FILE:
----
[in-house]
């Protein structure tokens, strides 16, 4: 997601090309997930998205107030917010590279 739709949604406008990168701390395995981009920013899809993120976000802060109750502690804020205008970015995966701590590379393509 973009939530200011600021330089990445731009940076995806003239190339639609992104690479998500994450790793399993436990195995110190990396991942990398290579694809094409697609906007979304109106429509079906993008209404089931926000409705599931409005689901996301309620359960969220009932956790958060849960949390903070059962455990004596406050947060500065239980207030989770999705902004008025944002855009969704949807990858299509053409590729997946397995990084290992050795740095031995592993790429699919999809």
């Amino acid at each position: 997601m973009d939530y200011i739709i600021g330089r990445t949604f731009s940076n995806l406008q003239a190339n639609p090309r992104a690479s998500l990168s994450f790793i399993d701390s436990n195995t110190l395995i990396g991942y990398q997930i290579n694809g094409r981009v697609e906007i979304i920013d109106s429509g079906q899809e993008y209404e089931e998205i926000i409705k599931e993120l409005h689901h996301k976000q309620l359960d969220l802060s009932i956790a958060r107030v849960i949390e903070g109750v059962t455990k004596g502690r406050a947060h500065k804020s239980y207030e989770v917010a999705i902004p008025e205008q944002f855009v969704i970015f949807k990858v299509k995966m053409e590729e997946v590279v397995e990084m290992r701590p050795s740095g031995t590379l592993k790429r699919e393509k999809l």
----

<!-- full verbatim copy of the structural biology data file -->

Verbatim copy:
[in-house]
């Protein structure tokens, strides 16, 4: 997601090309997930998205107030917010590279 739709949604406008990168701390395995981009920013899809993120976000802060109750502690804020205008970015995966701590590379393509 973009939530200011600021330089990445731009940076995806003239190339639609992104690479998500994450790793399993436990195995110190990396991942990398290579694809094409697609906007979304109106429509079906993008209404089931926000409705599931409005689901996301309620359960969220009932956790958060849960949390903070059962455990004596406050947060500065239980207030989770999705902004008025944002855009969704949807990858299509053409590729997946397995990084290992050795740095031995592993790429699919999809």
């Amino acid at each position: 997601m973009d939530y200011i739709i600021g330089r990445t949604f731009s940076n995806l406008q003239a190339n639609p090309r992104a690479s998500l990168s994450f790793i399993d701390s436990n195995t110190l395995i990396g991942y990398q997930i290579n694809g094409r981009v697609e906007i979304i920013d109106s429509g079906q899809e993008y209404e089931e998205i926000i409705k599931e993120l409005h689901h996301k976000q309620l359960d969220l802060s009932i956790a958060r107030v849960i949390e903070g109750v059962t455990k004596g502690r406050a947060h500065k804020s239980y207030e989770v917010a999705i902004p008025e205008q944002f855009v969704i970015f949807k990858v299509k995966m053409e590729e997946v590279v397995e990084m290992r701590p050795s740095g031995t590379l592993k790429r699919e393509k999809l």